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Help me...I'm trying to learn...

Discussion in 'General Electronics Discussion' started by Scotty Rienschield, Oct 25, 2015.

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  1. Scotty Rienschield

    Scotty Rienschield

    14
    4
    Sep 24, 2015
    Forgive me for my ignorance...but I really am trying to learn. I'm trying to control the speed of a dc motor. One limiting factor that makes this tough is that I only have access to the positive side of the system. The motor is in a slot car...so the path goes + power supply...controller...+ track side...motor..- track side...- power supply. So basically I need to limit the power going through the controller. Typically done by resistance...but I was curious to dabble in pwm. I found a pwm dc motor controller Bakatronics MXA066. I knew this wouldn't work as built, but I thought I could modify it to work.

    Attached is a schematic. I basically separated the pwm circuit from the motor + & - terminals. I powered the pwm circuit with a 9v battery...then connected the other side power supply +...motor - (which I connected to Source side of transistor)...Drain side/+ motor tab...+ motor...- motor...- power supply. When I turn power supply on, motor gets power even with dial turned down to 0%. The dial does change motor rpm with power supply at low voltage...but not noticeable at higher power.

    Can someone explain what's going on. Is there any way to make this controller work? Maybe a different transistor? Thanks for any help!
     

    Attached Files:

  2. (*steve*)

    (*steve*) ¡sǝpodᴉʇuɐ ǝɥʇ ɹɐǝɥd Moderator

    25,449
    2,809
    Jan 21, 2010
    You really need a ground connection, or a battery to power the PWM part of the circuit.

    It is also possible to grab power parasitically, but it would not be my preference.

    If you only have access to +ve and ground is via the motor, the basic connection would be V+ from the car power supply to what is labelled as M- and the other connection (to ground via the motor) to the point labelled as G. You could then connect a 9 volt battery between the points labelled G and +12V.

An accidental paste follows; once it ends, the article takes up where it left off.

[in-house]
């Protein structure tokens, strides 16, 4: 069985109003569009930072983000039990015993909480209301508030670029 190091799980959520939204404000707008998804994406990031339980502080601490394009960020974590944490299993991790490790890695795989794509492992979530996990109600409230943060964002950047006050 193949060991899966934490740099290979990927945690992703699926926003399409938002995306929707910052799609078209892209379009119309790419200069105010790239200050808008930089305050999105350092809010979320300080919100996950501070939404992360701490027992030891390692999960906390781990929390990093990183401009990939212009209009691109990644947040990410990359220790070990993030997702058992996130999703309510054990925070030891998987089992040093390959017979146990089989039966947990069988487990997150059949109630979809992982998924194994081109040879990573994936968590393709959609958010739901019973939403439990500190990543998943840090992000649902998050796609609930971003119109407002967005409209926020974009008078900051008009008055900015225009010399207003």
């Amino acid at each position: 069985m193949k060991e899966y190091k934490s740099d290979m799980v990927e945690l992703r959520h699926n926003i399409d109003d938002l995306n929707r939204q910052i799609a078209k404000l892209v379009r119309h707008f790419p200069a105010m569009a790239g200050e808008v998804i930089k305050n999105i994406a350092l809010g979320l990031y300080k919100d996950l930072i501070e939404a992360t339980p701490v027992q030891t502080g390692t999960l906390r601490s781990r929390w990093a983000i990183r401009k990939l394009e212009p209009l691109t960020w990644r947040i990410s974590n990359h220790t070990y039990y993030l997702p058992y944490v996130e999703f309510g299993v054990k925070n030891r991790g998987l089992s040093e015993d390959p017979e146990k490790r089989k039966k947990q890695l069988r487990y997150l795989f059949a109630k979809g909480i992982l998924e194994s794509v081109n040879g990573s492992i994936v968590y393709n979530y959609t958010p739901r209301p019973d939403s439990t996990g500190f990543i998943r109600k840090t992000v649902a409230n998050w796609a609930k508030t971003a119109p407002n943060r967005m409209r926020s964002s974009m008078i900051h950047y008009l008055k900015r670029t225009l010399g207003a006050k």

The next thing to do is to connect a diode across the points where the leads to the car power supply and car go. This should be connected so that the end with the band is closest to the M- point. If you connect it the wrong way around, all that will happen is that the car will always run flat out (this will also happen if you connect the leads up the wrong way).

    In practice, I would connect the motor to a point as close as possible to the source (S) terminals of MP1 and MP2 so as to minimise voltage spikes.

    Once you have this working, you may be able to try removing the battery and shorting M- to M+. This will provide power to your circuit while the PWM has the motor turned off. Beware that this requires C4 to power the circuit while the motor is turned on, so running the car at or near full throttle may no longer be possible.

    Best of luck.
     
  3. GPG

    GPG

    452
    66
    Sep 18, 2015
    What are the part nos of MF1,2
     
  4. Scotty Rienschield

    Scotty Rienschield

    14
    4
    Sep 24, 2015
    @(*steve*)

    With your explanation, is that with the circuit set up as provided from the factory? Or modified to separate 12v/G from M+/M-? I'm guessing as setup from factory, but just wanted to check.

    @GPG

    I'll list the numbers in a few..
     
  5. Scotty Rienschield

    Scotty Rienschield

    14
    4
    Sep 24, 2015
    @GPG

    See attached pic
     

    Attached Files:

  6. (*steve*)

    (*steve*) ¡sǝpodᴉʇuɐ ǝɥʇ ɹɐǝɥd Moderator

    25,449
    2,809
    Jan 21, 2010
    Yes it is.
     
  7. Scotty Rienschield

    Scotty Rienschield

    14
    4
    Sep 24, 2015
    @(*steve*)

    Thanks so much for your help..it worked exactly as you described! I have not tried to eliminate the battery yet, but will attempt that step next.
     
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